‘I’d like people to ponder their lives’

Moscow V. Mayakovsky Academic Theatre premieres Love of People, staged from Belarusian Dmitry Bogoslavsky’s play
By Tatiana Khomichenko

Last year, the play exploded onto the theatre scene, making the short-list of the Eurasia International Playwrights Contest, topping the Lyubimovka Festival of Young Playwrights and winning the National Theatrical Award’s Contest of Contests online vote, as well as the Golden Mask Festival and the Acting Faces-2012 Contest. Clearly, this is a new phenomenon for Belarusian drama.

Dmitry, 27, is a shy young man who feels embarrassed by his sudden fame. “I’m not yet a wise old bird,” he smiles.

Dmitry, you are an actor with the Belarusian State Youth Theatre but have begun writing plays... 

In 2009, the theatre closed for repairs but I had no wish to leave, which inspired me to write my first play: ‘The Pawn’. It was staged at the Centre for Belarusian Drama. My second reached the finals of the international ‘Lyubimovka’ Festival. Belarus has little modern drama, so our playwrights like to get together to read their plays. Not long ago, a Studio of Alternative Drama opened, aiming to help novices become staged before real audiences. In January, we’ll start rehearsing ‘Chronicles’.

The jubilee 90th season of the Moscow V. Mayakovsky Academic Theatre opened with your Love of People, on its small stage. How did you receive an invitation from this famous, popular theatre?

I had no such aspiration but was called by director Mindaugas Karbauskis — a holder of Golden Mask awards — asking when I was planning to come to Moscow. I was surprised by his call as, at the time, I was preparing to go to the ‘Lyubimovka’ Festival. On hearing this, he said, “Meet me there.” I did, and a successful union was created; I haven’t had to re-write or change my play in any way.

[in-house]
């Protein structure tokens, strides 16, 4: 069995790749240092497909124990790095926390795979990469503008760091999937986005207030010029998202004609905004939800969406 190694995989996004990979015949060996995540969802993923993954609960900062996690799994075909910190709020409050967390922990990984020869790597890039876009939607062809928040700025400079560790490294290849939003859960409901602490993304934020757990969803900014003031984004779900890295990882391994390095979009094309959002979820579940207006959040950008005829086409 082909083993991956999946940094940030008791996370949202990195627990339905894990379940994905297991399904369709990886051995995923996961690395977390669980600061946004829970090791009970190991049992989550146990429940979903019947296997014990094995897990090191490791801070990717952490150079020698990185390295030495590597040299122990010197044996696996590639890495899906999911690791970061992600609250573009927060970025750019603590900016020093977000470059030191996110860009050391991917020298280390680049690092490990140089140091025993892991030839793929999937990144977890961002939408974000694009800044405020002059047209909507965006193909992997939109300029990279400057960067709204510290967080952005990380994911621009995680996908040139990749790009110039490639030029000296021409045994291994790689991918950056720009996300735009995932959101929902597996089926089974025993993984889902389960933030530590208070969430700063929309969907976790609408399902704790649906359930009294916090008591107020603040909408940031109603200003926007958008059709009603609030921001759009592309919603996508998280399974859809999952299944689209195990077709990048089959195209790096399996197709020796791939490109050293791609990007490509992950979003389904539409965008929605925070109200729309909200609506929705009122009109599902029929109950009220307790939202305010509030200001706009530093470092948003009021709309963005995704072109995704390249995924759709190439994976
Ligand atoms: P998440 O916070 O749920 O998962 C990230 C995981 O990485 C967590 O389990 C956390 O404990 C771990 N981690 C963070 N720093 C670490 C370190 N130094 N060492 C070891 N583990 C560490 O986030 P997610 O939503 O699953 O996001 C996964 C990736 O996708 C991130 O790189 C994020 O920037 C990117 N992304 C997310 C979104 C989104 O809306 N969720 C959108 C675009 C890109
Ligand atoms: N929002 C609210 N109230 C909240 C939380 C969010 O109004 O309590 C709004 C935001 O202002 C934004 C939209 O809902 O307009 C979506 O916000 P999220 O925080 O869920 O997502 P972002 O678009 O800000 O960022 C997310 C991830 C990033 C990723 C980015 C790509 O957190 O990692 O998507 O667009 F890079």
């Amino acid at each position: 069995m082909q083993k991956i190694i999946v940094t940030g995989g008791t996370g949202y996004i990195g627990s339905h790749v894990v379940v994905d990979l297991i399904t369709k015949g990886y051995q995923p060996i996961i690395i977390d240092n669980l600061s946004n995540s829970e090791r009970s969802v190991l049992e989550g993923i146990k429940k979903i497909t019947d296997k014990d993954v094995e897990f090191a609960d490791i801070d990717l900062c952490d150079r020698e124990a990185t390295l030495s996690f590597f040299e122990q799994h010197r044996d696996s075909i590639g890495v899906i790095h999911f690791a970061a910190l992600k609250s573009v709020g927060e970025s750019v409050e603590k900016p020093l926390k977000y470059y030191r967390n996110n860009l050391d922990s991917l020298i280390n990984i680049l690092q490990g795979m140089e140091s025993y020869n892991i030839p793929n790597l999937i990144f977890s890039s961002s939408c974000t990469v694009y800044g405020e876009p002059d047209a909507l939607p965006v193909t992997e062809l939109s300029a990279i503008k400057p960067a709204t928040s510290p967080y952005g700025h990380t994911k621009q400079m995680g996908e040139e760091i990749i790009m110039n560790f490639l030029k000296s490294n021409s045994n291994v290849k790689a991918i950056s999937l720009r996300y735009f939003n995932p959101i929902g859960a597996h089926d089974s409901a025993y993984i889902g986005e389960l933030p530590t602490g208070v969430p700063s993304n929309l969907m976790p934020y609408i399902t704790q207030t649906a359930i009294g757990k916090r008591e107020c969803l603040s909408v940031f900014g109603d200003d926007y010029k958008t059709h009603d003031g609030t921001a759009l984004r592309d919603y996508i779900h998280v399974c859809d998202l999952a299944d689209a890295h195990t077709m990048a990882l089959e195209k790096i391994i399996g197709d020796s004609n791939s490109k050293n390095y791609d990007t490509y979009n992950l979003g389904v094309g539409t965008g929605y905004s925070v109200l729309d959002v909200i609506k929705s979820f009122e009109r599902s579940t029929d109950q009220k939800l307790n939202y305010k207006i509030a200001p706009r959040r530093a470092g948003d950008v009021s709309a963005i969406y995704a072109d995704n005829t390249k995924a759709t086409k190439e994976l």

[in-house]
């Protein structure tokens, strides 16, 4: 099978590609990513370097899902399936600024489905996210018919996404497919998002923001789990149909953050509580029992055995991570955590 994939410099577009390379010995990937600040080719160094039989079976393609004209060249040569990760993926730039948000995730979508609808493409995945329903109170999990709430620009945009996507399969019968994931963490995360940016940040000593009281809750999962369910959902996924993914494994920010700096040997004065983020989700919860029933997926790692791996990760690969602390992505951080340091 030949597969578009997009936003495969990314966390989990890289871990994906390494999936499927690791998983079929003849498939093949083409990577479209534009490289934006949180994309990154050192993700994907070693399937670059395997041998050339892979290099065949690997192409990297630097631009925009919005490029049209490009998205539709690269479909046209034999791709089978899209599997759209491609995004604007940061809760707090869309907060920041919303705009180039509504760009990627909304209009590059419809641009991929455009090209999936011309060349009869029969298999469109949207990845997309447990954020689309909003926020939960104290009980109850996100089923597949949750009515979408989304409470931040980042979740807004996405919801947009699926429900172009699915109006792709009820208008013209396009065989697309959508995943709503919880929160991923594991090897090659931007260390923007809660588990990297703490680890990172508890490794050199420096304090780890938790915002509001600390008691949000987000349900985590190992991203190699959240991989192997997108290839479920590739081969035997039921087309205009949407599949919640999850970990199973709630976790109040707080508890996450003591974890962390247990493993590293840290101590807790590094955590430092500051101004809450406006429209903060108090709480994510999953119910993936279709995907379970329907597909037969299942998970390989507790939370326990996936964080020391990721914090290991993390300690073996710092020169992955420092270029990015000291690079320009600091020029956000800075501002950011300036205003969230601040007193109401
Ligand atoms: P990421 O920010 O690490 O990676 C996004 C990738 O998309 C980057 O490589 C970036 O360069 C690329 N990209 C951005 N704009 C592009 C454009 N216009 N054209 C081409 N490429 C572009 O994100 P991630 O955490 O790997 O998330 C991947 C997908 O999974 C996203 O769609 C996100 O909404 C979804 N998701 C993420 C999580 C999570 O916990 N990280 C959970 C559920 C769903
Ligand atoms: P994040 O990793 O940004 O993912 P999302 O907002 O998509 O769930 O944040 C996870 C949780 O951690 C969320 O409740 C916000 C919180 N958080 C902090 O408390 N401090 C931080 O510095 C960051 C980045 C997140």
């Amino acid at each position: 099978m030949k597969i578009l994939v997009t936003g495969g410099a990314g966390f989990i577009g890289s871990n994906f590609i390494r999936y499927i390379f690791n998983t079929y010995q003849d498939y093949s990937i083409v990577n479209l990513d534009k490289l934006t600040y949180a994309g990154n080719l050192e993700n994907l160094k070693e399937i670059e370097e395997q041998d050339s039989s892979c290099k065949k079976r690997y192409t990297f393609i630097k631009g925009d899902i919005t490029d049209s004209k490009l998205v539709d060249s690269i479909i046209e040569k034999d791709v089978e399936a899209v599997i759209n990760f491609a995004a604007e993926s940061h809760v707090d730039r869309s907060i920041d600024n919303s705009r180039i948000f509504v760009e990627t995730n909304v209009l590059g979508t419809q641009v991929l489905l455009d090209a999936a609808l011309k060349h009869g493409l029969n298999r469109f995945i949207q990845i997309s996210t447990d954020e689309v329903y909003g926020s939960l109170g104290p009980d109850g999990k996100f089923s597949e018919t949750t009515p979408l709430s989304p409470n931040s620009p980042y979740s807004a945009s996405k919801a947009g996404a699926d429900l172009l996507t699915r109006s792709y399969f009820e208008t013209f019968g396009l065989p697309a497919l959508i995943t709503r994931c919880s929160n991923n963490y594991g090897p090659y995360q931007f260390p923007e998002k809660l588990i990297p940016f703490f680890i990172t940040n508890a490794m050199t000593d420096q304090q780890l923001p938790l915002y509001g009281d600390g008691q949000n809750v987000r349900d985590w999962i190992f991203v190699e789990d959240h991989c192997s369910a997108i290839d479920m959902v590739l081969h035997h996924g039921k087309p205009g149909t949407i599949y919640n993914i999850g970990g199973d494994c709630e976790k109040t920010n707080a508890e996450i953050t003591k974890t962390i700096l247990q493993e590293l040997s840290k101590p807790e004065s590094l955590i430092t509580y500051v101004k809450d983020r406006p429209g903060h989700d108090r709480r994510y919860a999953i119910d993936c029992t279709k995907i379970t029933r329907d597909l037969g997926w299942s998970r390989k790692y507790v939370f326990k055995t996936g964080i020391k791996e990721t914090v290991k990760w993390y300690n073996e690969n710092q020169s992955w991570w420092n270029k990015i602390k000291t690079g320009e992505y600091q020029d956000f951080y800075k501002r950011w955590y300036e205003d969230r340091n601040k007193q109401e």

Love of People tells of a modern village where much cruelty exists...

Life is not always kind. We see a lot of comedy staged but I’d rather people pondered their lives more deeply. It’s easy for us to hurt those we love. It’s as if we are on the eve of winter while waiting for summer.

What are your main genres and themes?

Trends are changing, so my play is full of revelations. It’s common to combine genres; I see nothing bad in it. A good play should explore all aspects of life.

How long does it take you to write a play?

A long time, as I need to contemplate deeply — through my soul. I have a year old badger-dog, called Veliamir, whom I hide from, on my grandfather’s balcony. With a notebook on my knees, I work winter and summer. However, it took me several years to write my last play: ‘Calm Murmur of Passing Steps’. There is file on my table entitled ‘ready’; once a play is placed there, it remains unchanged.

How many plays do you have in the file so far?

Eleven.

Who is your favourite playwright?

It’s Maeterlinck, as he has so much happening in his plays. An atmosphere of pain is also crucial.

What drew you to the theatre?

I had no plans originally, although I joined the Inventive Comedy Club at school. I wanted to enter the Acting Department but fate took me on a different path and I failed my third round of entrance exams. I entered college and, during my third year of studies, was offered a job at the Youth Theatre, which I accepted.

How do your parents view your success?

On seeing my first play, they were upset to see me billed as ‘Belarusian playwright Dmitry Bogoslavsky’, saying, “You have a Russian passport. Your grandfather is a Don Cossack and you call yourself a Belarusian playwright.” I was born in Minsk but my parents moved to Elista. Naturally, I travelled with them. After graduating from school, I returned to Belarus as I love Minsk more than Moscow. It’s quieter and has its own charm. I also met my wife, Yulia, here.
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